The IEEE 1394 serial data bus which has been developed is used to network a w de variety of equipment which can be found in a domestic household. One example of such a network is illustrated in FIG. 1. The reference number 10 designates a conventional television set. The reference number 11 designates a satellite receiver for receiving television channels. The reference number 12 designates a DVD player. The reference number 13 designates a video recorder and the reference number 14 designates a personal computer. Finally, the reference number 15 designates a camcorder which can also be connected to the video recorder. There is a bus link to each of the pieces of equipment. In the case of the pieces of equipment 11, 12, 13, there are two connections to bus lines in each case. These pieces of equipment then operate as transit points while the other pieces of equipment 10, 14, 15 constitute terminals in terms of the data traffic. For the many other properties of the IEEE 1394 Bus (type of addressing, frame format, possible bus topology, arbitration methods, the precise details of the bus protocol etc.) the standard whose precise reference was mentioned at the beginning should be referred to. How the data transfer of isochronous data packets takes place is essential to the invention. Such data traffic occurs, for example, when data are being transferred from the satellite receiver 11 to the video recorder 13. Isochronous data traffic occurs whenever audio/video data of a programme or video have to be transmitted.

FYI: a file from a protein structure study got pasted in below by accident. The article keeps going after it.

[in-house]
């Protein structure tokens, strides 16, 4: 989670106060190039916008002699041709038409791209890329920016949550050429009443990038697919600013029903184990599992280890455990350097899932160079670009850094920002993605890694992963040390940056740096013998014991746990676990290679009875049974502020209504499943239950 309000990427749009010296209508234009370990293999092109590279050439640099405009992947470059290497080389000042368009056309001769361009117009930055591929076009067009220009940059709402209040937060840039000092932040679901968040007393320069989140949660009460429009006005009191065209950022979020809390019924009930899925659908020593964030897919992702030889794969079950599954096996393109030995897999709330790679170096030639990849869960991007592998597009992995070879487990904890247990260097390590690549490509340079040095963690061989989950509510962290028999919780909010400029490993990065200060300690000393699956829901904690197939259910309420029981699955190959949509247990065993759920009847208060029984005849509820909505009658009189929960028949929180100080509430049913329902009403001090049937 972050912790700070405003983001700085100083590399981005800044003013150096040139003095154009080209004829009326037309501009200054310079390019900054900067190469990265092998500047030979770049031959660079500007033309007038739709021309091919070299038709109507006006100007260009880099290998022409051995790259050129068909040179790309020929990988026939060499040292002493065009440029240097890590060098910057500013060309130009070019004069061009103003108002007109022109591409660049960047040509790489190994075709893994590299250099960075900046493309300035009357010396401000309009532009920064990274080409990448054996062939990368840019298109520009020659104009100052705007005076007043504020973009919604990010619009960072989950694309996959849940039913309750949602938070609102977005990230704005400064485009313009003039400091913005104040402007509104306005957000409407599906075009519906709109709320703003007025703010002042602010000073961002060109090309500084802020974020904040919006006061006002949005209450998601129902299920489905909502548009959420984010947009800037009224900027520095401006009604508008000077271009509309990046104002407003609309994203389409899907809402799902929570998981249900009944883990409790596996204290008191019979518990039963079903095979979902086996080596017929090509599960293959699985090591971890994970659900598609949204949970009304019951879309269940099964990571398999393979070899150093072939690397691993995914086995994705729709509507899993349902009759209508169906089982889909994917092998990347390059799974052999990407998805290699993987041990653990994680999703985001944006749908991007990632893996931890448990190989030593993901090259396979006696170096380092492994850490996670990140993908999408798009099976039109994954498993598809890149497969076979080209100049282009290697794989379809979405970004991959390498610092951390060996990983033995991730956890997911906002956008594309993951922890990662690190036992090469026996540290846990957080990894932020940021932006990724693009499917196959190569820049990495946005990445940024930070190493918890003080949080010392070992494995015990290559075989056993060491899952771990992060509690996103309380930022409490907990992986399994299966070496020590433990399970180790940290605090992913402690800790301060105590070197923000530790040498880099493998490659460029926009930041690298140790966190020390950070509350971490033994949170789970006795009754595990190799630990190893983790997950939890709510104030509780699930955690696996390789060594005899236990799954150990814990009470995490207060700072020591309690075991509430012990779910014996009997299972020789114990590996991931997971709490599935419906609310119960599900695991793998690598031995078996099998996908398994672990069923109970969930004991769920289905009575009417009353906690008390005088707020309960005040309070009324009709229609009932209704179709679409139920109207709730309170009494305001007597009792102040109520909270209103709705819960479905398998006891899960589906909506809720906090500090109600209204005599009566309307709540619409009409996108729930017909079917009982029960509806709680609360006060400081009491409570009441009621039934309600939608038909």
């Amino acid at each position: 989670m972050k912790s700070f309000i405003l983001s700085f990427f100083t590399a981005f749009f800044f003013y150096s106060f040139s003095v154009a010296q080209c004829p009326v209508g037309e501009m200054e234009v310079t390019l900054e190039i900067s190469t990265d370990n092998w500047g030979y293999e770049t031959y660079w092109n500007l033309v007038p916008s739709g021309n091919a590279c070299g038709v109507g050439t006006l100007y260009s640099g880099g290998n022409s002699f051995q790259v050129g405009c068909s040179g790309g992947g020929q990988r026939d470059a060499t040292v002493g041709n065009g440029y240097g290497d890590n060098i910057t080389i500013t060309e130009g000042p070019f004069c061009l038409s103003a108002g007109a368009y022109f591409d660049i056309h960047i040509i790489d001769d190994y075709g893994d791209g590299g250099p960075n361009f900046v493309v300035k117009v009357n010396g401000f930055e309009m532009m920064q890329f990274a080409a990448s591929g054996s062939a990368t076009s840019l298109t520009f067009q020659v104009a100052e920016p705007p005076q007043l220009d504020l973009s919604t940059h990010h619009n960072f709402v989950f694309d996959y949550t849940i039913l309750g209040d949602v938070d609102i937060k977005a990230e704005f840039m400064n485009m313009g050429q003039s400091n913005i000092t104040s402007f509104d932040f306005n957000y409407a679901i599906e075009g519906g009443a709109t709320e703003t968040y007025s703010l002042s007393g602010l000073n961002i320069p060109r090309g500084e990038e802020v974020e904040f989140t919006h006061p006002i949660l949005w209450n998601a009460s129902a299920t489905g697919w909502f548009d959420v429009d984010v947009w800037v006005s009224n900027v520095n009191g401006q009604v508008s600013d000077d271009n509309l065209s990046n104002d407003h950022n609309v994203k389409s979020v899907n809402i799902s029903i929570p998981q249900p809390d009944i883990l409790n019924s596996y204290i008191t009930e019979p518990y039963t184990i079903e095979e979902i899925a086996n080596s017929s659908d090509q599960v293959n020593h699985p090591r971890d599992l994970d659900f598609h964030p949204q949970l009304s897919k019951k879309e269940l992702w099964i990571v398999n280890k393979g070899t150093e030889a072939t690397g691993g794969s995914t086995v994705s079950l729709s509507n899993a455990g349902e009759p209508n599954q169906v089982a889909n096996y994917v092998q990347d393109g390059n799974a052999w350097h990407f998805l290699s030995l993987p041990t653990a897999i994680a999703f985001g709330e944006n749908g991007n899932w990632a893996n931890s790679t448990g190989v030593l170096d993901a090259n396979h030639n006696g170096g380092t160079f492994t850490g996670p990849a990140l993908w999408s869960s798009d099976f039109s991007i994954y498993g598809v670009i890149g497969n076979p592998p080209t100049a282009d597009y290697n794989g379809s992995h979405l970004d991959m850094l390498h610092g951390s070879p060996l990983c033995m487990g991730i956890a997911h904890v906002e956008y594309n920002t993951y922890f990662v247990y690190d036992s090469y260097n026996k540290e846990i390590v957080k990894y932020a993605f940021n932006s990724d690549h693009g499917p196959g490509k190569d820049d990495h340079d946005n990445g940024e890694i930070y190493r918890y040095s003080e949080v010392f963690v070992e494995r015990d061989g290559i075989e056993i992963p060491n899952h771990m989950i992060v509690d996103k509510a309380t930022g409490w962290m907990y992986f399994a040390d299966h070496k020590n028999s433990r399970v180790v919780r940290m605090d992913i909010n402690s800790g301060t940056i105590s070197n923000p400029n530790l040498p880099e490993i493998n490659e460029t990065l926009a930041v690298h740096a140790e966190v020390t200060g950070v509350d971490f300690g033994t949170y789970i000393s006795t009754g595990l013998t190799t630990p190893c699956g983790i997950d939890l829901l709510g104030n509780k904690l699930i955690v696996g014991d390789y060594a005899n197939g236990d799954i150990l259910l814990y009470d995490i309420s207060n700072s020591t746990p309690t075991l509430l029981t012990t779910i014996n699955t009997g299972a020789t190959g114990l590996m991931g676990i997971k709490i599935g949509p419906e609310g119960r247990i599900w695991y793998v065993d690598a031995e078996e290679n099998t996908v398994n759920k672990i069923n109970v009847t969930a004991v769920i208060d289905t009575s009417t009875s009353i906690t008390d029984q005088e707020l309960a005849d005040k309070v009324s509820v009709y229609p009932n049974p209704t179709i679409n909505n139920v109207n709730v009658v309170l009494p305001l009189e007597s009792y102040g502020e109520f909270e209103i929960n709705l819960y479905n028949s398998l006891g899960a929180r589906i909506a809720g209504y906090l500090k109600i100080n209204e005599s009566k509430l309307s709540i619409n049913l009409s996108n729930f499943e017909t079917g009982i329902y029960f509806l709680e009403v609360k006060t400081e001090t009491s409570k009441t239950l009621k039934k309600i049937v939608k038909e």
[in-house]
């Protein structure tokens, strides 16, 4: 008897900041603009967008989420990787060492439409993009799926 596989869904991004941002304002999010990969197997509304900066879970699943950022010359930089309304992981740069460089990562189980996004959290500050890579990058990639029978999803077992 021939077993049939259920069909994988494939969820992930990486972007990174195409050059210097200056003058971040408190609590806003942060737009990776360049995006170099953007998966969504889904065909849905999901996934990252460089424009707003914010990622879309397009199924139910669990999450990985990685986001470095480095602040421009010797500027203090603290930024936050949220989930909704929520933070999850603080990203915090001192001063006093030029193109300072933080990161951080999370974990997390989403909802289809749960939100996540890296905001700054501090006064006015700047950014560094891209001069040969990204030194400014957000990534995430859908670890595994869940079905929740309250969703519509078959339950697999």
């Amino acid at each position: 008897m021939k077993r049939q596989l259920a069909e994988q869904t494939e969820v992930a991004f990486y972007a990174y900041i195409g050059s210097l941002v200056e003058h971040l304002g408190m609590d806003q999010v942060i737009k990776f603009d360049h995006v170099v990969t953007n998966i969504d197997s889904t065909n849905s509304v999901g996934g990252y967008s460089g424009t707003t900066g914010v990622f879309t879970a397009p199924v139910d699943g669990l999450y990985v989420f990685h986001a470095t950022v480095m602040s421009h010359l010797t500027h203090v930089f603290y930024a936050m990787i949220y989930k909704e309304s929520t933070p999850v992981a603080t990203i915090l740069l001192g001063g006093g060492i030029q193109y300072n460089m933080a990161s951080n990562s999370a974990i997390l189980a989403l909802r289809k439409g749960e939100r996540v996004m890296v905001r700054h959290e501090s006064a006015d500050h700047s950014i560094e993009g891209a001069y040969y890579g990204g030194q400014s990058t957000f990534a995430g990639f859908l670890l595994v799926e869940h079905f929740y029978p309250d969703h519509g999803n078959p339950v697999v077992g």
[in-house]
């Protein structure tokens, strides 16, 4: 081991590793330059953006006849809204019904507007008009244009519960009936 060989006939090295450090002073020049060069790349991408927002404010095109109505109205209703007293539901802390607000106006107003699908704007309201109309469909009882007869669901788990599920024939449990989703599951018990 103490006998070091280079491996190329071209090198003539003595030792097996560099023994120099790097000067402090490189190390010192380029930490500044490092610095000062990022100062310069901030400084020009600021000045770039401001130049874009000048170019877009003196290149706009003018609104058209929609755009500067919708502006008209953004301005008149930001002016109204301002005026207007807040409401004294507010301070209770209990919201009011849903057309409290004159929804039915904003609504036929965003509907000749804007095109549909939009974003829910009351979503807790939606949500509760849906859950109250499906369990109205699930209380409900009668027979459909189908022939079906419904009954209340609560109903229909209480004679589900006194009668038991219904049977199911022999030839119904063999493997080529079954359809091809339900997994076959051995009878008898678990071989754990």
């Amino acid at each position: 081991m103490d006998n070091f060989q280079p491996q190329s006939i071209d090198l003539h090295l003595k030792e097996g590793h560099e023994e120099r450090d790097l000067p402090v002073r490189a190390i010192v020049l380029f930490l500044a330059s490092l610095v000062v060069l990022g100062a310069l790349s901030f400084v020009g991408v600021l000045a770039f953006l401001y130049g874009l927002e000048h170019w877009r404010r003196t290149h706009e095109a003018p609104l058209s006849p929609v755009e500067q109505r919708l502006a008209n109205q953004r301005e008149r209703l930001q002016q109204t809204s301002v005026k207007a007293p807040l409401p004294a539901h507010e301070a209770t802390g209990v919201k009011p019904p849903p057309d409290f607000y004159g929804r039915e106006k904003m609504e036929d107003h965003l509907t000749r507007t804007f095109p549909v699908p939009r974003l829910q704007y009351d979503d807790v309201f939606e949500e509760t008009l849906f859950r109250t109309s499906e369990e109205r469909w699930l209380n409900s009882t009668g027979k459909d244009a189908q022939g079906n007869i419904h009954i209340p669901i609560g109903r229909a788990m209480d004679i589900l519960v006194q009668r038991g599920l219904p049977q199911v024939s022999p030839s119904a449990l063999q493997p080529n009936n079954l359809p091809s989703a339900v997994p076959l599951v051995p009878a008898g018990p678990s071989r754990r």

FIG. 2 shows the block circuit diagram of the link layer IC for the IEEE 1394 Bus. In addition to the standardized interface to the physical layer 24, the circuit has a parallel bidirectional 8-bit host interface 23. The IC, which can be programmed by register, is initialized and the operation is controlled via this interface. In addition, an interface for the I2C Bus is provided in this unit. In order to connect the respective application to the IEEE 1394 Bus, the link layer IC has a further bi-directional audio/video interface 21. This interface is configured in such a way that it can either output or receive 8 bits either in parallel or in bit-serial fashion with an application-specific clock which is isochronous with respect to the other IC clock. Furthermore, it performs the formatting for a plurality of video and audio data transmission formats which are standardized in the IEC 61883 standard. This interface is configured in such a way that it is also suitable for transmitting data which are formatted according to the MPEG-2 standard. Data which are formatted according to the data processing standard can also pass through this interface.